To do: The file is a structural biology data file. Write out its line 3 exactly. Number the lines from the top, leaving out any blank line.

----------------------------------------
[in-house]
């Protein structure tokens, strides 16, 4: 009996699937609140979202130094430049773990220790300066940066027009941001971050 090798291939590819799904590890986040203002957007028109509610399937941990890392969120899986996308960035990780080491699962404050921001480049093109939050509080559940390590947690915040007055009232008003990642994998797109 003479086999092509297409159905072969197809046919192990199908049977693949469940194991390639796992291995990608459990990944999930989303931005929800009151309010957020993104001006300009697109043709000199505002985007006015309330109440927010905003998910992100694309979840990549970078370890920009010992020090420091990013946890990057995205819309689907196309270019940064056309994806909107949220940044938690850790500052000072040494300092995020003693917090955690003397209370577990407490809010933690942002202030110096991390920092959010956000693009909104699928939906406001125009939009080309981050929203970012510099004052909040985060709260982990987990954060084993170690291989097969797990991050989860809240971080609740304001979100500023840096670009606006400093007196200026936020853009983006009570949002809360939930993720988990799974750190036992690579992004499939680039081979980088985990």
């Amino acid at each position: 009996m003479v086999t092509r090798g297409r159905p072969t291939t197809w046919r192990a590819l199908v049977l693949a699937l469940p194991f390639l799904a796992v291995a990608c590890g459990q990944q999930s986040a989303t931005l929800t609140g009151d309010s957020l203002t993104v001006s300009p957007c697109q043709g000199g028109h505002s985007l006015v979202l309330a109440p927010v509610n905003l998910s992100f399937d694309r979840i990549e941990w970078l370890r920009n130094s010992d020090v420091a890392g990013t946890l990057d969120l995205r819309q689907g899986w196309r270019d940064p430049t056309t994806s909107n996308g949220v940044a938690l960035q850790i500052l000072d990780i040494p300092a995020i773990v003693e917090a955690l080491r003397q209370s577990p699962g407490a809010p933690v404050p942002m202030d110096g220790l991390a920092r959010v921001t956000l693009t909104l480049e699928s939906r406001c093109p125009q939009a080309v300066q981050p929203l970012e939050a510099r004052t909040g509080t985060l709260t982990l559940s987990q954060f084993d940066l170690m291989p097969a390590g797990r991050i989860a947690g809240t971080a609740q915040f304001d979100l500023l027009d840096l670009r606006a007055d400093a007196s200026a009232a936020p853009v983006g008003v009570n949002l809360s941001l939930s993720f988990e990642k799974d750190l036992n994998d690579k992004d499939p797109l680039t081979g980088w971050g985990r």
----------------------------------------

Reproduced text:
């Amino acid at each position: 009996m003479v086999t092509r090798g297409r159905p072969t291939t197809w046919r192990a590819l199908v049977l693949a699937l469940p194991f390639l799904a796992v291995a990608c590890g459990q990944q999930s986040a989303t931005l929800t609140g009151d309010s957020l203002t993104v001006s300009p957007c697109q043709g000199g028109h505002s985007l006015v979202l309330a109440p927010v509610n905003l998910s992100f399937d694309r979840i990549e941990w970078l370890r920009n130094s010992d020090v420091a890392g990013t946890l990057d969120l995205r819309q689907g899986w196309r270019d940064p430049t056309t994806s909107n996308g949220v940044a938690l960035q850790i500052l000072d990780i040494p300092a995020i773990v003693e917090a955690l080491r003397q209370s577990p699962g407490a809010p933690v404050p942002m202030d110096g220790l991390a920092r959010v921001t956000l693009t909104l480049e699928s939906r406001c093109p125009q939009a080309v300066q981050p929203l970012e939050a510099r004052t909040g509080t985060l709260t982990l559940s987990q954060f084993d940066l170690m291989p097969a390590g797990r991050i989860a947690g809240t971080a609740q915040f304001d979100l500023l027009d840096l670009r606006a007055d400093a007196s200026a009232a936020p853009v983006g008003v009570n949002l809360s941001l939930s993720f988990e990642k799974d750190l036992n994998d690579k992004d499939p797109l680039t081979g980088w971050g985990r």